On the face of it (pun intended) it would appear to be ‘common sense’ that having a gender assignment on a Passport would help resolve someon’s identity.

    As the article clearly points out – this is a fallacy as it actually requires someone to make what is, in fact, a value judgement about someone’s gender which plays no real or substantial part in corroborating someone’s identity.

    This smacks of the shoddiest and unclear thinking and Canada needs to address this immediately.

    The story made me question how valid any gender mark is in real terms on a passport in the first place.

    Abolish them

    1. Totally agree, people come in many different shapes. I’ve met a few people who you would struggle to tell if they are male or female. In long run does it really matter?

    2. from working on a project with (a bit confidential at present but i’ll be wrioting about it shortly) the cliché view initially was that gender was helpful in security terms. But after experts, including UK gov security experts at the highest level had kicked that one round a bit, it soon became clear that gender was really NOT very useful for identity purposes.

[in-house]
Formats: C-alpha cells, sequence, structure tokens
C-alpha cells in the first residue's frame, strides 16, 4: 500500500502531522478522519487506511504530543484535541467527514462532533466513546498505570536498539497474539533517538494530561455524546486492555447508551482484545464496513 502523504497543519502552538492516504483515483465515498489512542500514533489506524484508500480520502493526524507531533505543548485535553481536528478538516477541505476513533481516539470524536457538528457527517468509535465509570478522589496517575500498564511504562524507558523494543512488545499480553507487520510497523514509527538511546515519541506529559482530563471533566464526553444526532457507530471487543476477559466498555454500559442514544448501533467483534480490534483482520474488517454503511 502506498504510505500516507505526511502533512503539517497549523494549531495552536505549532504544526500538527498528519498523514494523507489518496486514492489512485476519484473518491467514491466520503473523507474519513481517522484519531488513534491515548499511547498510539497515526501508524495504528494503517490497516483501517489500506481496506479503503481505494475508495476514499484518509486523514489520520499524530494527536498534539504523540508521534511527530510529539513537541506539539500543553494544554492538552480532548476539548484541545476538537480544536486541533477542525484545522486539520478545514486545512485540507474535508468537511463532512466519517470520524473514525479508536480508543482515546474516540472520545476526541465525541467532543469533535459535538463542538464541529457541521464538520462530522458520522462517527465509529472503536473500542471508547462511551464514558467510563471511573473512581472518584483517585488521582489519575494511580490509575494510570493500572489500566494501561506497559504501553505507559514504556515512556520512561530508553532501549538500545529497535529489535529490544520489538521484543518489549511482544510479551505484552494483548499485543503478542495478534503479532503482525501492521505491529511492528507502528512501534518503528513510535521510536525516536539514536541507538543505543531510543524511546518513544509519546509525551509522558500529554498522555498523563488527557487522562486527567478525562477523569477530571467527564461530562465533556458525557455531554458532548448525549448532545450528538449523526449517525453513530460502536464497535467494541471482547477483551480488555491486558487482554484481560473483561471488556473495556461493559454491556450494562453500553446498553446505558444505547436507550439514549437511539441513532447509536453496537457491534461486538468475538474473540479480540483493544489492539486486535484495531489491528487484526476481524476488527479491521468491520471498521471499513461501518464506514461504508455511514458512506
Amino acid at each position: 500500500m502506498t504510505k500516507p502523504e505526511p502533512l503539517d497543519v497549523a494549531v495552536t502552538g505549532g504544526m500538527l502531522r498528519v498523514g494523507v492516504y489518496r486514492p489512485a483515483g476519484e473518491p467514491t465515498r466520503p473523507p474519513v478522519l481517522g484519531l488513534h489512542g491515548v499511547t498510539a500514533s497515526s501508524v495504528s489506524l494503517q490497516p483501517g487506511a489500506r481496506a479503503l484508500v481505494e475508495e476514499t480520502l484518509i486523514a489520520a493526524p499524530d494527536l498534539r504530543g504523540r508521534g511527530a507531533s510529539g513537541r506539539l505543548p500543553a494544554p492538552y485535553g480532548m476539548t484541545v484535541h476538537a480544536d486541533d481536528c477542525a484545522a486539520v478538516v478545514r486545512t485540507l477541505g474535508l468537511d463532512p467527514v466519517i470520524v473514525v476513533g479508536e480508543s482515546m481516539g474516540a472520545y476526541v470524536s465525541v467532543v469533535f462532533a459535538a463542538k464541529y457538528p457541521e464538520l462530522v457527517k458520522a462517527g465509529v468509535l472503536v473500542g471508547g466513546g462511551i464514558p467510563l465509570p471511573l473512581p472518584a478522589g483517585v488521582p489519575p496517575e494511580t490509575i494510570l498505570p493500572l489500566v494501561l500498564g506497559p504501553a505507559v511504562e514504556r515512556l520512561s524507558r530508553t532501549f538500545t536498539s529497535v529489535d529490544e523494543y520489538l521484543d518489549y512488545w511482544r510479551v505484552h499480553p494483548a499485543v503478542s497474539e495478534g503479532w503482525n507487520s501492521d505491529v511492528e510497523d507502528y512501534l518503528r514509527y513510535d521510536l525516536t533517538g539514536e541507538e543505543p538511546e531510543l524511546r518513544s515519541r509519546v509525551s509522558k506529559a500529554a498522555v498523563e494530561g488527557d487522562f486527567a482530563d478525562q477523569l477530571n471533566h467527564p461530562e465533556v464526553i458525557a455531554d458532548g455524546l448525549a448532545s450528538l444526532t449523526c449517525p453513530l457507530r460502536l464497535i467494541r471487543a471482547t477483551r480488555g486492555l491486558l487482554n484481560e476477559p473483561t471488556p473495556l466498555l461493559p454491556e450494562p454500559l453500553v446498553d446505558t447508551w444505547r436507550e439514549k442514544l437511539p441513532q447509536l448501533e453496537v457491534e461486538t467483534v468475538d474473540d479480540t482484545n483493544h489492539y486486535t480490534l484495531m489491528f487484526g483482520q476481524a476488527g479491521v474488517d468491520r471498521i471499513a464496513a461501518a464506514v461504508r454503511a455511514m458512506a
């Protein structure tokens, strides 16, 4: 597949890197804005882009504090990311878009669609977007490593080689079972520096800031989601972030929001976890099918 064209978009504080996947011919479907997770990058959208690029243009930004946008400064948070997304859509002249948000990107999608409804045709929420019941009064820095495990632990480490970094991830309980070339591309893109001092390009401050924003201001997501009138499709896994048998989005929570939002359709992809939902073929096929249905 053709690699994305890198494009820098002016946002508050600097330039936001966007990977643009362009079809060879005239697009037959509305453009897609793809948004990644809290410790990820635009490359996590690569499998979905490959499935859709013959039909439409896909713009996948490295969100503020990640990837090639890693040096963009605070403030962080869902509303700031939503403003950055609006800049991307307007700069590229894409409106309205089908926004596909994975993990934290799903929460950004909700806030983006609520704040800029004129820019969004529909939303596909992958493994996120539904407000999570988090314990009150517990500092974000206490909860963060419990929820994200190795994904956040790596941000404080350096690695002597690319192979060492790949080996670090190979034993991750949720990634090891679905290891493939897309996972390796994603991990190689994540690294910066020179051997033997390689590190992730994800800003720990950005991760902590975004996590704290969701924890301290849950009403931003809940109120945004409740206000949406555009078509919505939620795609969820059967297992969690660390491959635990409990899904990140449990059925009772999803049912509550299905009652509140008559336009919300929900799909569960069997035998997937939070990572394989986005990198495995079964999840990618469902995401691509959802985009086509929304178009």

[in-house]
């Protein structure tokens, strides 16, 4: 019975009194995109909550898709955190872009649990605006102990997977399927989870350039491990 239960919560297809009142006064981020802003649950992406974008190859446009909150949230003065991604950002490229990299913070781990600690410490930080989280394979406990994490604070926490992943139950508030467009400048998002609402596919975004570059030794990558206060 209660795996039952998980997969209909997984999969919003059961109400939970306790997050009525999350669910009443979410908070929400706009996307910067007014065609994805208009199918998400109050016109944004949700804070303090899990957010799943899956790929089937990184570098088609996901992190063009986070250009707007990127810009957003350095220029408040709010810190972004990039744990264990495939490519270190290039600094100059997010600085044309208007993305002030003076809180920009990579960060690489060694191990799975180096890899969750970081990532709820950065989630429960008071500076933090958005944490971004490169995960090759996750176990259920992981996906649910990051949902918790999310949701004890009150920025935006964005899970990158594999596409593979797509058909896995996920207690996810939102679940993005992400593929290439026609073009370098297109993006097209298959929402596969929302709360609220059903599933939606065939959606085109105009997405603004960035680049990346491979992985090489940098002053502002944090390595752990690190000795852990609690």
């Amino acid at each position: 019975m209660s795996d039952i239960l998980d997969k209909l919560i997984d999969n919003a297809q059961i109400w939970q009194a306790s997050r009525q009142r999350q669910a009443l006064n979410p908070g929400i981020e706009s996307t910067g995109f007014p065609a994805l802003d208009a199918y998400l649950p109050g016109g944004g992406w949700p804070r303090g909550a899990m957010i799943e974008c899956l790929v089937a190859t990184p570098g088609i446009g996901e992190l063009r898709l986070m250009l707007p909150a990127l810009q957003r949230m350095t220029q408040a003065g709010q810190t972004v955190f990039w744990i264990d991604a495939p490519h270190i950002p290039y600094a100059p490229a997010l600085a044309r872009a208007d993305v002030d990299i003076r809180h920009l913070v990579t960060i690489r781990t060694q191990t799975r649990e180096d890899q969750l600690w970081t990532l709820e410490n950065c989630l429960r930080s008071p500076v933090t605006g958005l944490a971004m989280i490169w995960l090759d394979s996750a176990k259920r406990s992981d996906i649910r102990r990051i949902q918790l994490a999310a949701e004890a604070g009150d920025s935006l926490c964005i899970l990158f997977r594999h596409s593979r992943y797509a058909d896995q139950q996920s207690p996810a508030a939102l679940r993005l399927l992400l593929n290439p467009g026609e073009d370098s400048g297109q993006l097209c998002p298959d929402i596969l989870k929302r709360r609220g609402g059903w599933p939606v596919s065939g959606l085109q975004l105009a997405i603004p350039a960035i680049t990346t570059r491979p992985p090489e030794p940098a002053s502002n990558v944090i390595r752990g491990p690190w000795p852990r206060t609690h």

Whether government in general will take that on board remains to be seen…but still.

      There are two questions: does someone look like their pic (or other biometric identifiers)? Do they match some subjective view of gender.

      The first question contributes to security. The second does not.

      jane x

  3. This incident is tragic for the individual concerned and shows a complete lack of understanding of trans issues by the officials involved. Imagine if they treated people from certain religious groups and gender in this off-handed manner.